May 19, 2024

Advanced Ailment Care

Elevating Health Solutions

Recognizing the role of public health departments

4 min read

Across Virginia this week [April 1-7], local health departments celebrating National Public Health Week will be sharing the myriad of ways public health makes a difference in our everyday lives.

The Virginia Department of Health (VDH) encompasses central offices in Richmond and 35 health districts made up of 119 local health departments. We have approximately 3,800 positions agencywide. Our staff have a variety of expertise and job titles — scientists, technicians, nurses, doctors, statisticians, program managers, accountants, engineers, health educators, epidemiologists, procurement officers, office and administrative specialists, attorneys, public information officers, computer programmers, nutritionists, pharmacists, medical facilities inspectors and more.

Epidemiologists track infectious disease outbreaks and advise control measures. Environmental health staff inspect restaurants, wells and septic tanks for safety and sanitation. Vital records staff make sure births and deaths are recorded correctly. Maternal and child health experts promote breastfeeding, child car seat safety, and prenatal and child nutrition. Public health nurses provide care, such as administering vaccines and meeting with tuberculosis patients to ensure they are taking medications. The medical examiner investigates unusual deaths. Radiation technologists make sure X-ray machines are safe and correctly calibrated. Engineers advise and provide technical assistance to public water systems to ensure they are operationally safe and sound. And, hospital and nursing home inspectors investigate complaints about patient care and physical facilities.

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And that’s not everything we do.

During disasters, our public health nurses assist with organizing and staffing special needs shelters, and our emergency coordinators respond in real time to pending threats and crisis situations. Our shellfish and beach monitoring staff routinely test recreational and shellfish growing areas of water to ensure shellfish harvested from those waters are safe to eat and recreational areas are safe for swimming.

There’s more, but I’ll stop there.

You get the idea. Public health, defined by the CDC Foundation, is the “science of protecting and improving the health of people and their communities.” Our focus is on making communities safe for everyone. And that’s a broad reach. We work with local, state, and federal government partners, community nonprofit organizations, and other partners to protect and promote the health of all Virginians.

Post COVID-19 pandemic, VDH is busy ensuring we are prepared for the next major public health threat. With American Rescue Plan Act (ARPA) dollars, we are strengthening our infrastructure and programs. Our local health departments have received broadband upgrades and new, ultra-low temperature freezers for storing vaccines. They are also receiving new generators in response to future power outages. In the community, we are helping hundreds of low-income homeowners replace or repair broken, unsafe or nonfunctioning wells and septic systems. We are helping community water systems install new main water lines that serve hundreds of residents.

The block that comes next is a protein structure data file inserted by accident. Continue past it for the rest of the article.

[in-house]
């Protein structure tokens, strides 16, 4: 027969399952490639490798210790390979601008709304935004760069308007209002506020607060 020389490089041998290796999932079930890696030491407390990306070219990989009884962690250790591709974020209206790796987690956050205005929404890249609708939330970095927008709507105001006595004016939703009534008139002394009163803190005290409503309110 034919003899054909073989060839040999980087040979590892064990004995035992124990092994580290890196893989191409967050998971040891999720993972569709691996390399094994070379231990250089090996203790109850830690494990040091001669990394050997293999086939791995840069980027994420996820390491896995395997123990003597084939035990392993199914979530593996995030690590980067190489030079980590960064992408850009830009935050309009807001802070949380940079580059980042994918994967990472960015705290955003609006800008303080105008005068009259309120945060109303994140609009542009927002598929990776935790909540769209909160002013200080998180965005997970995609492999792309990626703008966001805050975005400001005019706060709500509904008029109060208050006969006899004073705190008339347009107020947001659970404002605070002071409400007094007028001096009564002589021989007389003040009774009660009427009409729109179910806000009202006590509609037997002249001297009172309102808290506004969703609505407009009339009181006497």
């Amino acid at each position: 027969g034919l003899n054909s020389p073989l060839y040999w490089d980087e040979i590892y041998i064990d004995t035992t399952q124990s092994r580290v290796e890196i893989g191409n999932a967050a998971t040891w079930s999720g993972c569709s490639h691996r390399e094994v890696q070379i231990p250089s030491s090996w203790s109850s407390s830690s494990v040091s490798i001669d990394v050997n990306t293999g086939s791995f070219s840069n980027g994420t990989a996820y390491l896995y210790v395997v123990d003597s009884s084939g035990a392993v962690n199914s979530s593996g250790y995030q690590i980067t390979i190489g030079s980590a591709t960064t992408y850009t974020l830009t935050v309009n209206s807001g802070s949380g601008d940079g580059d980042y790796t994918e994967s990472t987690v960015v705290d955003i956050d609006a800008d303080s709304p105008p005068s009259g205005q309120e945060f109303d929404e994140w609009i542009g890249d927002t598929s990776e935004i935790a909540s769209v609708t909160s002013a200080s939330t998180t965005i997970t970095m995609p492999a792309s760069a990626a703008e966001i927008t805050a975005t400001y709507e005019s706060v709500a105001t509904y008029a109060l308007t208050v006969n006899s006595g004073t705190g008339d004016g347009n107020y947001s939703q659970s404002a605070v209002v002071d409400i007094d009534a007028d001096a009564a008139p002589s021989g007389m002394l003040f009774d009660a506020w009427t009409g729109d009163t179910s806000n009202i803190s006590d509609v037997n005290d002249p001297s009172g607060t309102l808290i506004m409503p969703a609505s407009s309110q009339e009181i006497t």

We have formed a partnership to increase the number of dental assistants serving rural communities. We helped establish a crisis call center to support the rollout of the new national 9-8-8 mental health crisis line in 2022.

Preparing the future public health workforce, the second year of the VDH Internship Academy, provides paid experiential learning opportunities for college students and recent college graduates to work at VDH central offices and local health departments. Each of the 30 students or graduates selected for the internship is placed within a work unit of their interest and paired with a mentor. During the 10-week program, interns work a 40-hour week and are immersed in the day-to-day operations of that public health department or office. Interns for 2024 represent 19 colleges/universities and will be placed in 20 local health department and seven central office locations.

This week, VDH social media accounts and our website blog will highlight staff members who embody our mission at work and outside of work. We will also highlight the 2024 National Public Health Week themes, which are civic engagement, healthy neighborhoods, climate change, new tools and innovation, reproductive and sexual health, emergency preparedness and the future of public health.

Please take some time this week to visit our website, the website of your local health districts, and our I AM PUBLIC HEALTH campaign to learn more about what we do, ways you can get involved and how VDH can help you live healthy lives. Thank you for the critical role you play in public health and continuing to ensure the Commonwealth is the best place to live, work, and raise a family.

Karen Shelton, MD, is Virginia state health commissioner. She can be reached at [email protected].

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